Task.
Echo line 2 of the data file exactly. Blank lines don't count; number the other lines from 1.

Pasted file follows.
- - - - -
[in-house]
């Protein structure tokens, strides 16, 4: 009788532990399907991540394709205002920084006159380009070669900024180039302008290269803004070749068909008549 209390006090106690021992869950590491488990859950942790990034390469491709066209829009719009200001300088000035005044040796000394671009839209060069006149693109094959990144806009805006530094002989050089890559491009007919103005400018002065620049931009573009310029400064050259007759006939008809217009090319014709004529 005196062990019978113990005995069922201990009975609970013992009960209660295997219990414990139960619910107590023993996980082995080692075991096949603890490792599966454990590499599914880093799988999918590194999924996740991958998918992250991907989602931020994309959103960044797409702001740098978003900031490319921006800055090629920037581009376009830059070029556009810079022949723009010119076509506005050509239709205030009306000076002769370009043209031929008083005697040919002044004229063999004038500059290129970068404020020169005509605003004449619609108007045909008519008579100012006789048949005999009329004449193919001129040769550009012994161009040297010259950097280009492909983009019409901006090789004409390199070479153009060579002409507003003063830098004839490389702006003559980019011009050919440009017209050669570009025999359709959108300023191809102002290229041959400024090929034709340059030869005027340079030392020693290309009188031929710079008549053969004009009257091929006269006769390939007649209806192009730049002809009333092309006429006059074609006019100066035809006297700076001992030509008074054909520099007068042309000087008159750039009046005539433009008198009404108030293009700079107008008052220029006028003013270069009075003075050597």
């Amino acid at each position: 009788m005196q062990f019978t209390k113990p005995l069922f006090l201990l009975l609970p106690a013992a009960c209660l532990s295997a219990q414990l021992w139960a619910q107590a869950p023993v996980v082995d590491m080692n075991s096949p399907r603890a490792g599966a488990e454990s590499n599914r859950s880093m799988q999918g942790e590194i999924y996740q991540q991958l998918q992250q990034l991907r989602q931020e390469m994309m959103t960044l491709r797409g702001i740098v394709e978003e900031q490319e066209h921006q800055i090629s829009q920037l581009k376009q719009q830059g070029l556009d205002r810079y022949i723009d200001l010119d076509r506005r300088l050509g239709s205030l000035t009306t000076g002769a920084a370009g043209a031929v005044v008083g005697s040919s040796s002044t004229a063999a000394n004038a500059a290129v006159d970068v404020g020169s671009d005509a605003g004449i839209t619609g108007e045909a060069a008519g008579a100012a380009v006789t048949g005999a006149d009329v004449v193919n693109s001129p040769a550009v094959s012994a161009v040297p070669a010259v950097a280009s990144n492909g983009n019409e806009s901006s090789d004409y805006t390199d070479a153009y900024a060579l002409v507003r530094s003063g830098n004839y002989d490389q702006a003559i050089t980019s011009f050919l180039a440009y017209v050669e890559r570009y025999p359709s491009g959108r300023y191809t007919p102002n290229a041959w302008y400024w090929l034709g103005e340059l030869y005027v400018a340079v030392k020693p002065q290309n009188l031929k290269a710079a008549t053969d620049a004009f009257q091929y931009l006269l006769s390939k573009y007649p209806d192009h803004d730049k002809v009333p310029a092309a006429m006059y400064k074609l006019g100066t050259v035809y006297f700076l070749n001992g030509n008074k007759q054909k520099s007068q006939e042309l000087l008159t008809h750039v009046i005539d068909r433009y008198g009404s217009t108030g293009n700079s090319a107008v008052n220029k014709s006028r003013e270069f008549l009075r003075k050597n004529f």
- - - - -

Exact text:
């Protein structure tokens, strides 16, 4: 009788532990399907991540394709205002920084006159380009070669900024180039302008290269803004070749068909008549 209390006090106690021992869950590491488990859950942790990034390469491709066209829009719009200001300088000035005044040796000394671009839209060069006149693109094959990144806009805006530094002989050089890559491009007919103005400018002065620049931009573009310029400064050259007759006939008809217009090319014709004529 005196062990019978113990005995069922201990009975609970013992009960209660295997219990414990139960619910107590023993996980082995080692075991096949603890490792599966454990590499599914880093799988999918590194999924996740991958998918992250991907989602931020994309959103960044797409702001740098978003900031490319921006800055090629920037581009376009830059070029556009810079022949723009010119076509506005050509239709205030009306000076002769370009043209031929008083005697040919002044004229063999004038500059290129970068404020020169005509605003004449619609108007045909008519008579100012006789048949005999009329004449193919001129040769550009012994161009040297010259950097280009492909983009019409901006090789004409390199070479153009060579002409507003003063830098004839490389702006003559980019011009050919440009017209050669570009025999359709959108300023191809102002290229041959400024090929034709340059030869005027340079030392020693290309009188031929710079008549053969004009009257091929006269006769390939007649209806192009730049002809009333092309006429006059074609006019100066035809006297700076001992030509008074054909520099007068042309000087008159750039009046005539433009008198009404108030293009700079107008008052220029006028003013270069009075003075050597």